But societies in conflict are vulnerable to the prejudice, demonisation, dehumanisation and despair which haunts conflicts, and without cultural and social exchange there can be no coexistence. And yet cultural exchanges are under attack not from peace-makers but from those who wish to prolong division.

The last time the Jerusalem Quartet was targeted in the name of Palestine solidarity, the protesters were charged with a racially aggravated offence. Separately, protest leader Mick Napier of the Scottish Palestine Solidarity Campaign uses far right antisemitic materials in his arguments on behalf of Palestinians. He is part of a current of thinking that perceives anti-Jewish words and acts as a legitimate part of Palestine solidarity.

The attempt he led to disrupt the concert was met with boos from the large audience at the Queens Hall in Edinburgh.

I could think of many more reasons not to cancel the Jerusalem Quartet. Some of them would be to do with cultural exchange and some of them would be to do with art.  None of them would be to do with discrediting solidarity with Palestinians under occupation. Israel is engaged in a violent occupation and ongoing settlement of Palestinian lands beyond its own borders. Israel has demonstrated it is willing to turn large parts of Gaza to rubble and make security for ordinary Gazans meaningless in the name of protecting its own security. But the cultural boycott of Israel will not help end the occupation nor the violence – if anything it will exacerbate the division. Additionally I think (unlike boycotters) that the best way for international community to end the occupation is to learn about the conflict, represent it accurately, and demand and take action which addresses the causes of the conflict. The best way for artistic bodies in Britain to reach out to Palestinians living under occupation is to invite Palestinian artists and performers to this country and pursue their travel permits with the Israeli authorities. I would be more than happy to play a part here, should such an initiative arise.

Thanks for reading and best wishes,



23 Responses to “In support of the Jerusalem Quartet performance”

  1. Gordon Says:

    Fucking hell. That’s the most amazing, coherent, all-inclusive, anti-boycott piece of writing I’ve ever seen or could hope for.

    Must have taken some time.

  2. Brian Goldfarb Says:

    Hmmm….August 29, just checked the diary, we’re free that night, know and like the Cadogan Hall, classical music and the way the Jerusalem Quartet play. Now we just have to see if there are any tickets left. Might see you there, Mira, telling the boycotters what to do with their leaflets and one-sided programme of action.

    There’s a music club that runs concerts quite near us, and the Quartet have appeared there in recent years, and the Israel Piano Trio are due there in the current season. You’ll understand if I don’t say where and when, although I suspect that the mainly elderly audience, some of them Holocaust survivors and others emigres, would stand no nonsense from anyone who stood between them and their music.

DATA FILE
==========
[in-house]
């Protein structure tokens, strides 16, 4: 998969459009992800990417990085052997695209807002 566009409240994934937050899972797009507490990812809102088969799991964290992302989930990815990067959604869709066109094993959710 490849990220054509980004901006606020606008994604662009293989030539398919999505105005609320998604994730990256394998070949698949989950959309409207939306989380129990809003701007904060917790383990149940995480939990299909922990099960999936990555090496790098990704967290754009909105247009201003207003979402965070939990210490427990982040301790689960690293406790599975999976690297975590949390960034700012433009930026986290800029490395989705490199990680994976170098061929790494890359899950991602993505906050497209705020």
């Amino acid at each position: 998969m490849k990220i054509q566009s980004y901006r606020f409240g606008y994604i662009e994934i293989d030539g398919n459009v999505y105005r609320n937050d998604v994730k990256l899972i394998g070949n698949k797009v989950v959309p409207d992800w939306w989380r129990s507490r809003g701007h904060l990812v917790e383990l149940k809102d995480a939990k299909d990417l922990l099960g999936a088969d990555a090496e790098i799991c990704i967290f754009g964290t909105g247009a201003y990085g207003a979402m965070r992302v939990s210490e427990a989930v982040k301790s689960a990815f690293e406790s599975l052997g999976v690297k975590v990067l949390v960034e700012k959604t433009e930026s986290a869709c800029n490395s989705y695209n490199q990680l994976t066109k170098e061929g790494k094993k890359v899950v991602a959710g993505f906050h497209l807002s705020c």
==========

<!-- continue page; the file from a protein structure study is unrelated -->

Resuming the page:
3. PetraMB Says:

    What a spirited call to anti-boycott action! While I’m afraid I would have quite a few differences with Mira’s take on the conflict, its reasons and chances for resolution, I cannot but admire this passionate and well reasoned response.

  4. duncan bryson Says:

    Good piece Mira. Do you have a name and address of the person we should write to if we want to add our voice to your appeal?

  5. Gordon Says:

    Apologies for my sweary comment, you may have gather I’ve had a long couple of days and have gone slightly manic…

    Oooh, it did get through, after all…

    Um, yeah, I will be referring back to this letter a bunch.

    Unfortunately it’s not going to win over my colleague in the SPSC.

    Thank you!

  6. Mira Vogel Says:

    Good of you all to say so.

    Duncan, I put the addresses at the top – they’re easy to miss because I tried to disguise them from spambots (I don’t actually know if this works but better safe than sorry). Can you see them?

    Petra, I really appreciate your restraint.

    Gordon, sorry for the late moderation. Consulted our comments policy (which I wrote) and thankfully there’s nothing about swearing. And it’s really good to know that you will be referring back. This is really my aim in writing on Engage. Produce resources and arguments that other people can use. So I’m deeply satisfied that somebody will be using it again.

    Brian, what kind of flower will you be wearing in your buttonhole?

  7. j.r. Says:

    This is also about defending the rights of musicians to work freely without discrimination on the grounds of race or nationality. It is about defending cultural excellence against philistinism. It is about recognising that musicians who promote dialogue, such as this quartet which works alongside Daniel Barenboim and Elena Bashkirova, are part of the solution, not the problem. And it is about permitting people in this country to hear one of the finest chamber ensembles in the world.

  8. Bialik Says: